Human papillomavirus, also called HPV, is a common virus that can cause genital warts, anal cancer, penile cancer, and cervical cancer. According to the Centers for Disease Control and Prevention (CDC), “HPV is a very common virus; nearly 80 million people—about one in four—are currently infected in the United States. About 14 million people, including teens, become infected with HPV each year.” Fortunately, there is a vaccine available to help prevent infection from many of the most common strains of HPV.
How is HPV transmitted?
HPV lives on the skin, or mucous membranes, of infected people and is considered a sexually transmitted disease (STD). HPV can be passed from one person to another through sexual contact. In most cases, the HPV virus is harmless and causes no symptoms. Although the body’s immune system is often effective in getting rid of many types of HPV, other types of HPV can cause genital warts and, more seriously, cervical, penile, or anal cancer. Fortunately, the vast majority of HPV infections do not lead to cancer.
The transmission rate of HPV is high because most people who are infected do not know that they have HPV and, therefore, do not take necessary precautions. Even more importantly, HPV is spread by skin-to-skin contact and not via blood or bodily fluids, like most other STDs. Anyone who has ever been sexually active has the risk of getting and passing on HPV. Because there are no symptoms, a person can have HPV for years and not know that they are transmitting it. Using latex condoms is associated with a lower rate of HPV infection in women, but they are not entirely effective because areas that are not covered can be infected.
Who should get the HPV vaccine?
The Centers for Disease Control and Prevention (CDC) recommends that girls and boys aged 11-12 years old be vaccinated against HPV, but the vaccine may be given as early as 9 years old. For the vaccine to be most effective, adolescents should complete the series before their first sexual contact in order to have time for an immune response to develop.
Vaccinated boys are protected against HPV-caused penile cancer, anal cancer, precancerous anal lesions, and genital warts. Vaccinated girls are protected from HPV-caused cervical, vulvar, vaginal, and anal cancers, precancerous anal lesions, and genital warts.
Can teenagers and young adults receive the HPV vaccine?
If the HPV vaccine was not given between ages 11-12, it can still be administered to certain individuals, including:
- Girls and women aged 13-26 years old, especially those with a suppressed immune system.
- Boys and men aged 13-21 years old.
- Men aged 22-26 years old if they are gay, bisexual, or have a suppressed immune system.
- Transgender persons aged 22-26 years old.
- Although not specifically recommended, men aged 22-26 years old can get the vaccine.
Who should not receive the HPV vaccine?
Anyone who is severely allergic to yeast should not be immunized with the HPV vaccine. In addition, the product is not recommended for pregnant women.
How is the vaccine administered?
The HPV vaccine is given to 11 and 12 year old boys and girls as two shots, six to twelve months apart. Anyone who receives his or her two shots less than five months apart will require a third dose of HPV vaccine. If your teen has not gotten the HPV vaccine yet, talk to their doctor about getting it as soon as possible. If your child is older than 14 years old, three shots will need to be given over 6 months. In addition, three doses are recommended for people between 9 and 26 years old with certain conditions that compromise the immune system.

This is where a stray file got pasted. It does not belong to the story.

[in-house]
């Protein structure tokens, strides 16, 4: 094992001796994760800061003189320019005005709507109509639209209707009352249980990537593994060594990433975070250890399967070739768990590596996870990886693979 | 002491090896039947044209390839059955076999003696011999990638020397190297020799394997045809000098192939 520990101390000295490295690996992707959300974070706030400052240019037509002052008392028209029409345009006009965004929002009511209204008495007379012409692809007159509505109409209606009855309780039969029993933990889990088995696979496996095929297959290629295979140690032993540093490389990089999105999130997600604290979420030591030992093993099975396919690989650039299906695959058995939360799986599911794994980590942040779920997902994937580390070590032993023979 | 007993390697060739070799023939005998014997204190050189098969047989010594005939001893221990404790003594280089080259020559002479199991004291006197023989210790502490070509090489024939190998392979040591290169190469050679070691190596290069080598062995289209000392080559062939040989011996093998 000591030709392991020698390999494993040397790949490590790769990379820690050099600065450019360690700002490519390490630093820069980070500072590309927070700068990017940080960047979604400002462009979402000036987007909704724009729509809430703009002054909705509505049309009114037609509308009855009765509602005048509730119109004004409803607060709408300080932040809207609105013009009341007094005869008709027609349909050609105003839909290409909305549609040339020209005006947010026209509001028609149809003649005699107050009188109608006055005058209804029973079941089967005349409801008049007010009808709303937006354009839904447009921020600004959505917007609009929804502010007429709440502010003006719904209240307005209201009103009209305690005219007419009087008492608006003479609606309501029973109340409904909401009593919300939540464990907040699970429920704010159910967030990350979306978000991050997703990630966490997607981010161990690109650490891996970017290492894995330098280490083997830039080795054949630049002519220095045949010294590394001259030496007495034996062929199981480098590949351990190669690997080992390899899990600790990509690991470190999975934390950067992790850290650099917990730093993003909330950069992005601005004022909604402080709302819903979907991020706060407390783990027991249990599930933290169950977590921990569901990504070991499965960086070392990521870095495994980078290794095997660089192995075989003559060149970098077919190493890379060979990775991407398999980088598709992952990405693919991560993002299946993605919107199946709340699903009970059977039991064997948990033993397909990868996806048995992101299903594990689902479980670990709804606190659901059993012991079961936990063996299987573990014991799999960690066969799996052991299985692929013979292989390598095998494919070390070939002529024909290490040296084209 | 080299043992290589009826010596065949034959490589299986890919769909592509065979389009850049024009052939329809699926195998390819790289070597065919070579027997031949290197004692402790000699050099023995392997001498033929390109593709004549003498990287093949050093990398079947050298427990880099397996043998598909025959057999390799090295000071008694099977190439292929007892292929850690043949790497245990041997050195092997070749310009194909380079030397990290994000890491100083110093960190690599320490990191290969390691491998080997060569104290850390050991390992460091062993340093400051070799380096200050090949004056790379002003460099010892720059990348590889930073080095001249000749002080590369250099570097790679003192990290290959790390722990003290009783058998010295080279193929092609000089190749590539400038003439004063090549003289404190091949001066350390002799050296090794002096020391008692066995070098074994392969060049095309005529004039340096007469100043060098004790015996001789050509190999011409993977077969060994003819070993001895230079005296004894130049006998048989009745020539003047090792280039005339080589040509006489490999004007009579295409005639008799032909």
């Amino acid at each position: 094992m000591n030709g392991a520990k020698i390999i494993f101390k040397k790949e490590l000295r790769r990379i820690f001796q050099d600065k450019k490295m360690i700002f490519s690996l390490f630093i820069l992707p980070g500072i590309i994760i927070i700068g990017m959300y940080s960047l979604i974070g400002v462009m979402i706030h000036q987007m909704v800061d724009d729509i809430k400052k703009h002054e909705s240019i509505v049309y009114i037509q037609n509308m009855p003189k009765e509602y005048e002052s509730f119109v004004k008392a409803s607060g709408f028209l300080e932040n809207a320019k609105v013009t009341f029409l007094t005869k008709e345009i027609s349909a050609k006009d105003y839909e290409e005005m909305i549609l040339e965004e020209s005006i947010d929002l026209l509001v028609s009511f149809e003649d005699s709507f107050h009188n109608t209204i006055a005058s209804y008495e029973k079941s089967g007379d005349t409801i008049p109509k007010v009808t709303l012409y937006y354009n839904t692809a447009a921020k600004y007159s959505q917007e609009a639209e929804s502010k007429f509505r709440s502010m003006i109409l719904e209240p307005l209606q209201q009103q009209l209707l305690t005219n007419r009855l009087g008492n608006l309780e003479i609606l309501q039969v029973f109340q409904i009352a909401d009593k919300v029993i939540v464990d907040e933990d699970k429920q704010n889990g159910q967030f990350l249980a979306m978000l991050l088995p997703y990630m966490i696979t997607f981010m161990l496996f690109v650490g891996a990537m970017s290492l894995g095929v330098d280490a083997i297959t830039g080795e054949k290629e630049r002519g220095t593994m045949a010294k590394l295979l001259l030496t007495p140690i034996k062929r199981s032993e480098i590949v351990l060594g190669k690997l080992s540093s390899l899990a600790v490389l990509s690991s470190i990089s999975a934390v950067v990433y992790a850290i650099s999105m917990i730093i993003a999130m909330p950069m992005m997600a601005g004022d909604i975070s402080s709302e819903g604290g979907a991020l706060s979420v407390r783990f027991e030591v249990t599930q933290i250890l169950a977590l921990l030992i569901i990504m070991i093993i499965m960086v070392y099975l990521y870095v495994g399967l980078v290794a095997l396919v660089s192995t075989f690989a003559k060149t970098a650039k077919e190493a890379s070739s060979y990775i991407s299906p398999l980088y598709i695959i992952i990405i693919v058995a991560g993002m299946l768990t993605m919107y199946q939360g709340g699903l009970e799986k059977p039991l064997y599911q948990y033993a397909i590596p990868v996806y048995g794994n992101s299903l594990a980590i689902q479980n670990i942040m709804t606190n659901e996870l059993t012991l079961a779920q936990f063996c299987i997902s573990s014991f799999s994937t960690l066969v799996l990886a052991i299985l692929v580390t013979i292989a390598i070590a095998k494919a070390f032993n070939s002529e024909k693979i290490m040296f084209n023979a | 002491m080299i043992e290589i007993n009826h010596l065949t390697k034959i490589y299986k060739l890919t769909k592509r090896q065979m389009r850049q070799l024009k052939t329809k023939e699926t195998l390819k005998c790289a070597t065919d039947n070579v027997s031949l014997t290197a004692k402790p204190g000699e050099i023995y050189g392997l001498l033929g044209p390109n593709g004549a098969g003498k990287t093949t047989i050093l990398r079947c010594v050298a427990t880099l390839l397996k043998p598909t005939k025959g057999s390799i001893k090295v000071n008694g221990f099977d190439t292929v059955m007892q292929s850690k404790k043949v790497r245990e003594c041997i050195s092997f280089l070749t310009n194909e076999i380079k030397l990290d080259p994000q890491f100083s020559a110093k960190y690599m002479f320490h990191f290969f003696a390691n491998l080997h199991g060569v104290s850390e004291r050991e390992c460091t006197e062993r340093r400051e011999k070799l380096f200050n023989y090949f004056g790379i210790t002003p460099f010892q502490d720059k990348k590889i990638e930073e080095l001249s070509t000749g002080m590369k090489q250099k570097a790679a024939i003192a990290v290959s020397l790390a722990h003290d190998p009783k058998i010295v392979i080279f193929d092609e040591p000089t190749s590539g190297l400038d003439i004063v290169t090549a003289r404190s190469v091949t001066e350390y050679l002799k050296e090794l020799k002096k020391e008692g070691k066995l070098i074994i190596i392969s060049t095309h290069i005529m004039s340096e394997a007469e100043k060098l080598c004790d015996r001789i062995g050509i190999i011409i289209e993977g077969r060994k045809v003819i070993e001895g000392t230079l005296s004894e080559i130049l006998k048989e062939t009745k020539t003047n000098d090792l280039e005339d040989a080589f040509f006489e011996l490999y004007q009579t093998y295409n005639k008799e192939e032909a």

What are the risks associated with the HPV vaccine?
Gardasil® 9 is the first vaccine designed to prevent both genital warts and cervical cancer caused by HPV. The vaccine is a product of genetic engineering and is considered safe. Gardasil® 9 does not contain the human papillomavirus. Rather, it uses a harmless viral protein to stimulate the immune system and create resistance against the virus. It is, therefore, not possible to become infected with HPV from the vaccine.
As with any vaccination, there is some risk of side effects, though the majority of people who get the HPV vaccine do not have any problems with it. Mild or moderate risks associated with the HPV vaccine are:
- Reactions in the arm where the shot was given:
- Soreness (about 9 people in 10)
- Redness or swelling (about 1 person in 3)
- Mild (100°F) (about 1 person in 10)
- Moderate (102°F) (about 1 person in 65)
- Other problems:
- Headaches (about 1 person in 3)
Rarely, someone may develop a severe allergic reaction within a few minutes to a few hours after the vaccination. An allergic reaction might include hives, swelling of the face and throat, difficulty breathing, a fast heartbeat, dizziness, and weakness. Call 911 for an immediate emergency or, otherwise, call your doctor.
Other Information About HPV Vaccine
HPV vaccination is not a treatment, but a prevention measure. The vaccine will not help those who already have HPV. Most people do not contract all 40 types of HPV at the same time, however, so the immunization is still recommended as a preventive measure against the HPV types that a woman or man does not have.
In addition, Gardasil® 9 does not prevent infection with other HPV types that are not contained in the vaccine. Therefore, the vaccine does not replace the need for routine Pap smears to screen for cervical dysplasia, a precancerous condition, and cancer in women.
Centers for Disease Control and Prevention (CDC): www.cdc.gov
For more information on the HPV vaccine, or to get the vaccine for your child, please see your healthcare provider. Laurie Buchwald, WHNP, FNP, is available for any questions and to administer the vaccine. To schedule an appointment, call the office at (540) 443-0500 or click to book an appointment online below.Book An Appointment Online with Laurie Buchwald